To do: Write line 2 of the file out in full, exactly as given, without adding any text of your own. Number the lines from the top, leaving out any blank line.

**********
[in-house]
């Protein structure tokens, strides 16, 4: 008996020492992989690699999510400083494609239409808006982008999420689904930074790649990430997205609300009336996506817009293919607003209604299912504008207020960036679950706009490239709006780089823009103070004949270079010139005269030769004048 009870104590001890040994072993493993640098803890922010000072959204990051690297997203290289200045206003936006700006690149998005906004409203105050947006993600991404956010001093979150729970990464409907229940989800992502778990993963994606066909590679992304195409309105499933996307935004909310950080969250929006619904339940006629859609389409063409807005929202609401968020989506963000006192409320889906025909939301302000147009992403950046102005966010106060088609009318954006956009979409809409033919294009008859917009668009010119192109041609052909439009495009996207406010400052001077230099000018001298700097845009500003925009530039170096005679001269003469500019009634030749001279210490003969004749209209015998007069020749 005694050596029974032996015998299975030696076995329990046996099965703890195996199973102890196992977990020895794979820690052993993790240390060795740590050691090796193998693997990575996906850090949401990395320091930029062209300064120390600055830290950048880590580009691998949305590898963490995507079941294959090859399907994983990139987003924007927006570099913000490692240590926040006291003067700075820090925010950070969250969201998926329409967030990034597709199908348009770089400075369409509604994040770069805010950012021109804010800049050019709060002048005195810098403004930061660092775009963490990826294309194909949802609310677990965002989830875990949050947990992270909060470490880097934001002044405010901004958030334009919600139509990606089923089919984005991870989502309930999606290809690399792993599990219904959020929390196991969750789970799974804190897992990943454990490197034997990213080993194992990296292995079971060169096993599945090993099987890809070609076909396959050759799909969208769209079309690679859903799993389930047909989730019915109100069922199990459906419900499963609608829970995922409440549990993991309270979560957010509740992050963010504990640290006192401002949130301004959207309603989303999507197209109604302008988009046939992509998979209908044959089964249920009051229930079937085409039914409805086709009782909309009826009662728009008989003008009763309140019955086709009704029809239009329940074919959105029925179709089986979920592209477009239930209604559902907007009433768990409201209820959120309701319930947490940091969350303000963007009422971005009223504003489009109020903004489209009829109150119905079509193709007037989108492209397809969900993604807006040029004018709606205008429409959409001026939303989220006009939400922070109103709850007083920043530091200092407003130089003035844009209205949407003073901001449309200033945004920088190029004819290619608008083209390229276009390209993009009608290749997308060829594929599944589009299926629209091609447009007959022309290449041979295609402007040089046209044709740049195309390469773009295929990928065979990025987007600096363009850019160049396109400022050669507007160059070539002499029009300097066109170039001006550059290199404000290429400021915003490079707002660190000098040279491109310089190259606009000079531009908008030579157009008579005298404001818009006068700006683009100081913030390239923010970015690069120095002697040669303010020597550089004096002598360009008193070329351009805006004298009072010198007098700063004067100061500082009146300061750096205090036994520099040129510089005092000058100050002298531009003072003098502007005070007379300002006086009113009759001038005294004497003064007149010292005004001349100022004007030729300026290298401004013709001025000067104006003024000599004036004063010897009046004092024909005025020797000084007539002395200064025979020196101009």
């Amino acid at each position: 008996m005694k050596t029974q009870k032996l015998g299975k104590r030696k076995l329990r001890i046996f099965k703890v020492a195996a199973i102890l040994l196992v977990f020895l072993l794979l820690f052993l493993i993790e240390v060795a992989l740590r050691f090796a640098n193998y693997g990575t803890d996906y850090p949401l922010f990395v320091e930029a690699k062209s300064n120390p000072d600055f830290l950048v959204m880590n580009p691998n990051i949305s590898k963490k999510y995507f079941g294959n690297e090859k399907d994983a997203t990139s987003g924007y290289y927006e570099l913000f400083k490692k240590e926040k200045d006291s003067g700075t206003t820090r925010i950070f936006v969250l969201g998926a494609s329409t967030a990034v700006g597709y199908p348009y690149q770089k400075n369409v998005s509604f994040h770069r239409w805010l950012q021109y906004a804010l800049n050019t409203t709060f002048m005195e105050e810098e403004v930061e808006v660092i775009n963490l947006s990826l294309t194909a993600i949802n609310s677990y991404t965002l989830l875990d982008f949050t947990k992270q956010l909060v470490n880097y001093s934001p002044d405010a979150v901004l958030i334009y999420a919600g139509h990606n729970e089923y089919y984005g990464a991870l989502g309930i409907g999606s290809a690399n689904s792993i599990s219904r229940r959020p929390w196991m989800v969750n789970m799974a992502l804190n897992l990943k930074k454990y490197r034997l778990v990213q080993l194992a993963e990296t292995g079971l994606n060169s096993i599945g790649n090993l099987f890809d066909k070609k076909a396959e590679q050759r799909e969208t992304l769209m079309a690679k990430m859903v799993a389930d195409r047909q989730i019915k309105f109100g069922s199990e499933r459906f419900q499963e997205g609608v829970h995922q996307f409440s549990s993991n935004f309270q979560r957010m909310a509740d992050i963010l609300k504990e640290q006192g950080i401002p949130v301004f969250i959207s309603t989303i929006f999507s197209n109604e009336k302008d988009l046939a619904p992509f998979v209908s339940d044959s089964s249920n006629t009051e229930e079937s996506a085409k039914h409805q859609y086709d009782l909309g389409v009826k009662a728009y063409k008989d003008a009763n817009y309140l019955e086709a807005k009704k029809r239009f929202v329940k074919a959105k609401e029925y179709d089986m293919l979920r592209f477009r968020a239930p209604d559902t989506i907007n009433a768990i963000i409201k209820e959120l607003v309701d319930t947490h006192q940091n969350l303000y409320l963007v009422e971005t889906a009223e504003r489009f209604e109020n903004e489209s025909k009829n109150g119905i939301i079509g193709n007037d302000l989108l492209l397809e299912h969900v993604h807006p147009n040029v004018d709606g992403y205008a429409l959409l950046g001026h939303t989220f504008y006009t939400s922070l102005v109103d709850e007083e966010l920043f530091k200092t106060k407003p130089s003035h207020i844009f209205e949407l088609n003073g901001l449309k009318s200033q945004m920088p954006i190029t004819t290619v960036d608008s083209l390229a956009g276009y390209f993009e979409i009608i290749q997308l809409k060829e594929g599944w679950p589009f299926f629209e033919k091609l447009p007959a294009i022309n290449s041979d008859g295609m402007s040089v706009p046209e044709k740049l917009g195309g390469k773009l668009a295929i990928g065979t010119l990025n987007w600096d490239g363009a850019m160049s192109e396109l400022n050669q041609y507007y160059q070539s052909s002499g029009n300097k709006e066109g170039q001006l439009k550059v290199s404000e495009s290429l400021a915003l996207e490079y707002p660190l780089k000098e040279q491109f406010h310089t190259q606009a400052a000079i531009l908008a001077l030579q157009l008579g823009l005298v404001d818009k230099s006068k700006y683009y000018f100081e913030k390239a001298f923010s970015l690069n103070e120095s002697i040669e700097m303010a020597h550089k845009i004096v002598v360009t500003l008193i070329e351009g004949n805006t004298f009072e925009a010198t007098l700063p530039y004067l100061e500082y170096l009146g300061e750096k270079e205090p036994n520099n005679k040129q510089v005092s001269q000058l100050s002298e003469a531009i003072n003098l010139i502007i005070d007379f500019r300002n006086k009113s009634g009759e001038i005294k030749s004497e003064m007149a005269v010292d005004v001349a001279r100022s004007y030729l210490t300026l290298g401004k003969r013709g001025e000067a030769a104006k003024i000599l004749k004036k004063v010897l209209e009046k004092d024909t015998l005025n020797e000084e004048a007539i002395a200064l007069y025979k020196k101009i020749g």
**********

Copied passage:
């Protein structure tokens, strides 16, 4: 008996020492992989690699999510400083494609239409808006982008999420689904930074790649990430997205609300009336996506817009293919607003209604299912504008207020960036679950706009490239709006780089823009103070004949270079010139005269030769004048 009870104590001890040994072993493993640098803890922010000072959204990051690297997203290289200045206003936006700006690149998005906004409203105050947006993600991404956010001093979150729970990464409907229940989800992502778990993963994606066909590679992304195409309105499933996307935004909310950080969250929006619904339940006629859609389409063409807005929202609401968020989506963000006192409320889906025909939301302000147009992403950046102005966010106060088609009318954006956009979409809409033919294009008859917009668009010119192109041609052909439009495009996207406010400052001077230099000018001298700097845009500003925009530039170096005679001269003469500019009634030749001279210490003969004749209209015998007069020749 005694050596029974032996015998299975030696076995329990046996099965703890195996199973102890196992977990020895794979820690052993993790240390060795740590050691090796193998693997990575996906850090949401990395320091930029062209300064120390600055830290950048880590580009691998949305590898963490995507079941294959090859399907994983990139987003924007927006570099913000490692240590926040006291003067700075820090925010950070969250969201998926329409967030990034597709199908348009770089400075369409509604994040770069805010950012021109804010800049050019709060002048005195810098403004930061660092775009963490990826294309194909949802609310677990965002989830875990949050947990992270909060470490880097934001002044405010901004958030334009919600139509990606089923089919984005991870989502309930999606290809690399792993599990219904959020929390196991969750789970799974804190897992990943454990490197034997990213080993194992990296292995079971060169096993599945090993099987890809070609076909396959050759799909969208769209079309690679859903799993389930047909989730019915109100069922199990459906419900499963609608829970995922409440549990993991309270979560957010509740992050963010504990640290006192401002949130301004959207309603989303999507197209109604302008988009046939992509998979209908044959089964249920009051229930079937085409039914409805086709009782909309009826009662728009008989003008009763309140019955086709009704029809239009329940074919959105029925179709089986979920592209477009239930209604559902907007009433768990409201209820959120309701319930947490940091969350303000963007009422971005009223504003489009109020903004489209009829109150119905079509193709007037989108492209397809969900993604807006040029004018709606205008429409959409001026939303989220006009939400922070109103709850007083920043530091200092407003130089003035844009209205949407003073901001449309200033945004920088190029004819290619608008083209390229276009390209993009009608290749997308060829594929599944589009299926629209091609447009007959022309290449041979295609402007040089046209044709740049195309390469773009295929990928065979990025987007600096363009850019160049396109400022050669507007160059070539002499029009300097066109170039001006550059290199404000290429400021915003490079707002660190000098040279491109310089190259606009000079531009908008030579157009008579005298404001818009006068700006683009100081913030390239923010970015690069120095002697040669303010020597550089004096002598360009008193070329351009805006004298009072010198007098700063004067100061500082009146300061750096205090036994520099040129510089005092000058100050002298531009003072003098502007005070007379300002006086009113009759001038005294004497003064007149010292005004001349100022004007030729300026290298401004013709001025000067104006003024000599004036004063010897009046004092024909005025020797000084007539002395200064025979020196101009």